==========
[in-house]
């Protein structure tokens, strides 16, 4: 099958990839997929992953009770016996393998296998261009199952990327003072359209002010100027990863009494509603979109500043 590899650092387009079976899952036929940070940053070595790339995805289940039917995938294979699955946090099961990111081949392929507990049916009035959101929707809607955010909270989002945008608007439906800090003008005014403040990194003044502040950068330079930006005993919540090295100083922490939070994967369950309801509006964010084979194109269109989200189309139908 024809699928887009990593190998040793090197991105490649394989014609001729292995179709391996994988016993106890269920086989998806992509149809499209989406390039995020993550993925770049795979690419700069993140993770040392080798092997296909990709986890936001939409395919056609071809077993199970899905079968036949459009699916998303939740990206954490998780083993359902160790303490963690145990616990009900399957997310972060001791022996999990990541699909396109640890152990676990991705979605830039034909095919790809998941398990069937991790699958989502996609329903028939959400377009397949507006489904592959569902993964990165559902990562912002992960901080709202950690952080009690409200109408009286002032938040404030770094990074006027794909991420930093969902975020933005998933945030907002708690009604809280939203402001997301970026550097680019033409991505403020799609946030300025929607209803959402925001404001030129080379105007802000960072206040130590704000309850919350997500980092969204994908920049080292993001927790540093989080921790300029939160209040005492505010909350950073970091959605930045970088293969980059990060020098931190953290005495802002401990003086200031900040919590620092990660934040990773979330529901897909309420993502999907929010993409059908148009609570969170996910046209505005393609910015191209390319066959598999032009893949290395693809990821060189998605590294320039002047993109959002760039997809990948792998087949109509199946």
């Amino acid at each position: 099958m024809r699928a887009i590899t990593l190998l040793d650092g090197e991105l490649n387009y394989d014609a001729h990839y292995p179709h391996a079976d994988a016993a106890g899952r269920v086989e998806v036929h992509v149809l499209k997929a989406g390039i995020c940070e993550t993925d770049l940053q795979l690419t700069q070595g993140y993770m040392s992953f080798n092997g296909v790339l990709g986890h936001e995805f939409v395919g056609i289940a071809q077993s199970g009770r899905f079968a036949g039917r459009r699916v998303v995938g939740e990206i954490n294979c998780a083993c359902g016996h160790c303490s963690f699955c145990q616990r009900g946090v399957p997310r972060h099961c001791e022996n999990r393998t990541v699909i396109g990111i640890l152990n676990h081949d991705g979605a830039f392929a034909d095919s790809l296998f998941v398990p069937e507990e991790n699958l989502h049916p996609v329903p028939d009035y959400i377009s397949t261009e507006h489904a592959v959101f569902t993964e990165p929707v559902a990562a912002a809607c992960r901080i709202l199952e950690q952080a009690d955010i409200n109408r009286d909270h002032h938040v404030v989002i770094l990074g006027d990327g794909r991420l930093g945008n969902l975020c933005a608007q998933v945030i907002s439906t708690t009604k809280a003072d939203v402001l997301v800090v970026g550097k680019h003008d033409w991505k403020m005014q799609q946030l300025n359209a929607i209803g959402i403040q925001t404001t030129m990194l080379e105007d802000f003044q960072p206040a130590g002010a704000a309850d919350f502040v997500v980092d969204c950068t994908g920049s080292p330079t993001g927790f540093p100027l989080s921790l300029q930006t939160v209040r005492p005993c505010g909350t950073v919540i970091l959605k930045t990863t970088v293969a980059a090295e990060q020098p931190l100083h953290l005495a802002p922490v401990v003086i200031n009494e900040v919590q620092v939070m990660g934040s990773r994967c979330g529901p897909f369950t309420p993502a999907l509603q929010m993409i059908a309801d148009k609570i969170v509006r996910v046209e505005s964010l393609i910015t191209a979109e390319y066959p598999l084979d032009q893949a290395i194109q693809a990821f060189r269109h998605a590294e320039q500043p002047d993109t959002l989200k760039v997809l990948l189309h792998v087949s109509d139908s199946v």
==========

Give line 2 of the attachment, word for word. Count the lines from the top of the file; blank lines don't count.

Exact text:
């Protein structure tokens, strides 16, 4: 099958990839997929992953009770016996393998296998261009199952990327003072359209002010100027990863009494509603979109500043 590899650092387009079976899952036929940070940053070595790339995805289940039917995938294979699955946090099961990111081949392929507990049916009035959101929707809607955010909270989002945008608007439906800090003008005014403040990194003044502040950068330079930006005993919540090295100083922490939070994967369950309801509006964010084979194109269109989200189309139908 024809699928887009990593190998040793090197991105490649394989014609001729292995179709391996994988016993106890269920086989998806992509149809499209989406390039995020993550993925770049795979690419700069993140993770040392080798092997296909990709986890936001939409395919056609071809077993199970899905079968036949459009699916998303939740990206954490998780083993359902160790303490963690145990616990009900399957997310972060001791022996999990990541699909396109640890152990676990991705979605830039034909095919790809998941398990069937991790699958989502996609329903028939959400377009397949507006489904592959569902993964990165559902990562912002992960901080709202950690952080009690409200109408009286002032938040404030770094990074006027794909991420930093969902975020933005998933945030907002708690009604809280939203402001997301970026550097680019033409991505403020799609946030300025929607209803959402925001404001030129080379105007802000960072206040130590704000309850919350997500980092969204994908920049080292993001927790540093989080921790300029939160209040005492505010909350950073970091959605930045970088293969980059990060020098931190953290005495802002401990003086200031900040919590620092990660934040990773979330529901897909309420993502999907929010993409059908148009609570969170996910046209505005393609910015191209390319066959598999032009893949290395693809990821060189998605590294320039002047993109959002760039997809990948792998087949109509199946």